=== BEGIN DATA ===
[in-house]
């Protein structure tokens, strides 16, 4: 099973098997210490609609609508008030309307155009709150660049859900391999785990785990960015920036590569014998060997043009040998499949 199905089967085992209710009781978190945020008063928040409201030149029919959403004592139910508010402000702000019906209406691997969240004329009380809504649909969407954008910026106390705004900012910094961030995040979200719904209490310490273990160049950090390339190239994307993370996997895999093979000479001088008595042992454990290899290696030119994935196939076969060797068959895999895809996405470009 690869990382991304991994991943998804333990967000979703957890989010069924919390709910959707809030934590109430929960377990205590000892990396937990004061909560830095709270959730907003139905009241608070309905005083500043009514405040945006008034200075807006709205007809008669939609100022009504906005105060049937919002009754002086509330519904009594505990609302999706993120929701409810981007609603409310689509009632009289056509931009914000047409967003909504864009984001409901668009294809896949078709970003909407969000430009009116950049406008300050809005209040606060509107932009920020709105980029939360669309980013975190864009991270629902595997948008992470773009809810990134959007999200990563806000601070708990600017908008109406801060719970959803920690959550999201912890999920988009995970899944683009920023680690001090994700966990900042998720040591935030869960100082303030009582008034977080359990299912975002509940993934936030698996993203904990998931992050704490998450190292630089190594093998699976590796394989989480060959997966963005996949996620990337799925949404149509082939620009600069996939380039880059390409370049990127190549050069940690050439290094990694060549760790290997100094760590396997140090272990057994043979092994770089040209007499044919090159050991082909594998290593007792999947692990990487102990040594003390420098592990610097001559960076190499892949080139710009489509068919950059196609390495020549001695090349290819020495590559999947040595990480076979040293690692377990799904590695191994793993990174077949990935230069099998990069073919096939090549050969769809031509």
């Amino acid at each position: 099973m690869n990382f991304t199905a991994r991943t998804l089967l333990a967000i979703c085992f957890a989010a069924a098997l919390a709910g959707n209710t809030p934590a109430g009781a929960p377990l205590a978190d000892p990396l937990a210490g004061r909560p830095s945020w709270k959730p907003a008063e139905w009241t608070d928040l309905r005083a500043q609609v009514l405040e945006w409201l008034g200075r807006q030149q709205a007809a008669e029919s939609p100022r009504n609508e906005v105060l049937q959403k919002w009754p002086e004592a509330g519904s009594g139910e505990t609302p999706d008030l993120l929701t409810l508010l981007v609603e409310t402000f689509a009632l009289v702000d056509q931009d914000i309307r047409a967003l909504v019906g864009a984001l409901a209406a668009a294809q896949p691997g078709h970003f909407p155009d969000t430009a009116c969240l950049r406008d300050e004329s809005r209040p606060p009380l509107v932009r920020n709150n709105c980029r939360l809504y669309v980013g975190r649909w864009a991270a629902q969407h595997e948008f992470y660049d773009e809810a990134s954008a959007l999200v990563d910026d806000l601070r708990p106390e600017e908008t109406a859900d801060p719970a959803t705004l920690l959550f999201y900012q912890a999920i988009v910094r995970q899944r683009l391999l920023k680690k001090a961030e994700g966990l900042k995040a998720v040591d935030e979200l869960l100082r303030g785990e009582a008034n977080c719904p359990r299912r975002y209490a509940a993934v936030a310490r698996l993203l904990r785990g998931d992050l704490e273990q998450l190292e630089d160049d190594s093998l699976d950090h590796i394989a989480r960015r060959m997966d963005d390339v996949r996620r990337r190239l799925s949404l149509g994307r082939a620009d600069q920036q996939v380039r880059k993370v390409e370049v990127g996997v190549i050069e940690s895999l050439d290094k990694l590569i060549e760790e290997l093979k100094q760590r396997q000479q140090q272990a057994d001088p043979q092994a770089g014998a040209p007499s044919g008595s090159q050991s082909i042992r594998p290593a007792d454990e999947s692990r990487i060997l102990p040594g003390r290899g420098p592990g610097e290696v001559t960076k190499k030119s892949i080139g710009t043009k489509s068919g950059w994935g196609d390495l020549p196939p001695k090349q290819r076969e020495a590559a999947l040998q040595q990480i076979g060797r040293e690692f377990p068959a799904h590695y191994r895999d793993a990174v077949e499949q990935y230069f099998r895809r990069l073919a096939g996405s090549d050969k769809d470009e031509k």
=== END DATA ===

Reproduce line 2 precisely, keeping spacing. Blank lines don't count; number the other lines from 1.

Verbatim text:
């Protein structure tokens, strides 16, 4: 099973098997210490609609609508008030309307155009709150660049859900391999785990785990960015920036590569014998060997043009040998499949 199905089967085992209710009781978190945020008063928040409201030149029919959403004592139910508010402000702000019906209406691997969240004329009380809504649909969407954008910026106390705004900012910094961030995040979200719904209490310490273990160049950090390339190239994307993370996997895999093979000479001088008595042992454990290899290696030119994935196939076969060797068959895999895809996405470009 690869990382991304991994991943998804333990967000979703957890989010069924919390709910959707809030934590109430929960377990205590000892990396937990004061909560830095709270959730907003139905009241608070309905005083500043009514405040945006008034200075807006709205007809008669939609100022009504906005105060049937919002009754002086509330519904009594505990609302999706993120929701409810981007609603409310689509009632009289056509931009914000047409967003909504864009984001409901668009294809896949078709970003909407969000430009009116950049406008300050809005209040606060509107932009920020709105980029939360669309980013975190864009991270629902595997948008992470773009809810990134959007999200990563806000601070708990600017908008109406801060719970959803920690959550999201912890999920988009995970899944683009920023680690001090994700966990900042998720040591935030869960100082303030009582008034977080359990299912975002509940993934936030698996993203904990998931992050704490998450190292630089190594093998699976590796394989989480060959997966963005996949996620990337799925949404149509082939620009600069996939380039880059390409370049990127190549050069940690050439290094990694060549760790290997100094760590396997140090272990057994043979092994770089040209007499044919090159050991082909594998290593007792999947692990990487102990040594003390420098592990610097001559960076190499892949080139710009489509068919950059196609390495020549001695090349290819020495590559999947040595990480076979040293690692377990799904590695191994793993990174077949990935230069099998990069073919096939090549050969769809031509």